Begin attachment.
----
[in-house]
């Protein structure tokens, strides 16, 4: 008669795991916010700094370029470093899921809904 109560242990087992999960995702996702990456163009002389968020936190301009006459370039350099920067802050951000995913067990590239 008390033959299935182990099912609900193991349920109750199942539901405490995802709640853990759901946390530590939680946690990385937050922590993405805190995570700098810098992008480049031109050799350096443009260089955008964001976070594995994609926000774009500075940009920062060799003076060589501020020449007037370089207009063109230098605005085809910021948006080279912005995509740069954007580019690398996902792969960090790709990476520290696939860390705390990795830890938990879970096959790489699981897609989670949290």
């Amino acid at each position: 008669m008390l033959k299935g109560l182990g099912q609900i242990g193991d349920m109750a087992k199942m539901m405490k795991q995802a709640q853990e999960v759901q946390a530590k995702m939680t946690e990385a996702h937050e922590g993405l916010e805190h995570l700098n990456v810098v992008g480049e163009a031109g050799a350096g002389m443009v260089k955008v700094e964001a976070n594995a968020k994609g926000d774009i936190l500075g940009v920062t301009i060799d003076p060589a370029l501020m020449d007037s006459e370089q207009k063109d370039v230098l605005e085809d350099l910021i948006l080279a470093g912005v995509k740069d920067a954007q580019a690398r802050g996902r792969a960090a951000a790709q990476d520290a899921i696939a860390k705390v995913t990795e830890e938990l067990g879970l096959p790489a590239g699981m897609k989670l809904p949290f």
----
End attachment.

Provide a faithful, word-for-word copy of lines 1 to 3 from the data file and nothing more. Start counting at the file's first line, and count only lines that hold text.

[in-house]
């Protein structure tokens, strides 16, 4: 008669795991916010700094370029470093899921809904 109560242990087992999960995702996702990456163009002389968020936190301009006459370039350099920067802050951000995913067990590239 008390033959299935182990099912609900193991349920109750199942539901405490995802709640853990759901946390530590939680946690990385937050922590993405805190995570700098810098992008480049031109050799350096443009260089955008964001976070594995994609926000774009500075940009920062060799003076060589501020020449007037370089207009063109230098605005085809910021948006080279912005995509740069954007580019690398996902792969960090790709990476520290696939860390705390990795830890938990879970096959790489699981897609989670949290």
């Amino acid at each position: 008669m008390l033959k299935g109560l182990g099912q609900i242990g193991d349920m109750a087992k199942m539901m405490k795991q995802a709640q853990e999960v759901q946390a530590k995702m939680t946690e990385a996702h937050e922590g993405l916010e805190h995570l700098n990456v810098v992008g480049e163009a031109g050799a350096g002389m443009v260089k955008v700094e964001a976070n594995a968020k994609g926000d774009i936190l500075g940009v920062t301009i060799d003076p060589a370029l501020m020449d007037s006459e370089q207009k063109d370039v230098l605005e085809d350099l910021i948006l080279a470093g912005v995509k740069d920067a954007q580019a690398r802050g996902r792969a960090a951000a790709q990476d520290a899921i696939a860390k705390v995913t990795e830890e938990l067990g879970l096959p790489a590239g699981m897609k989670l809904p949290f």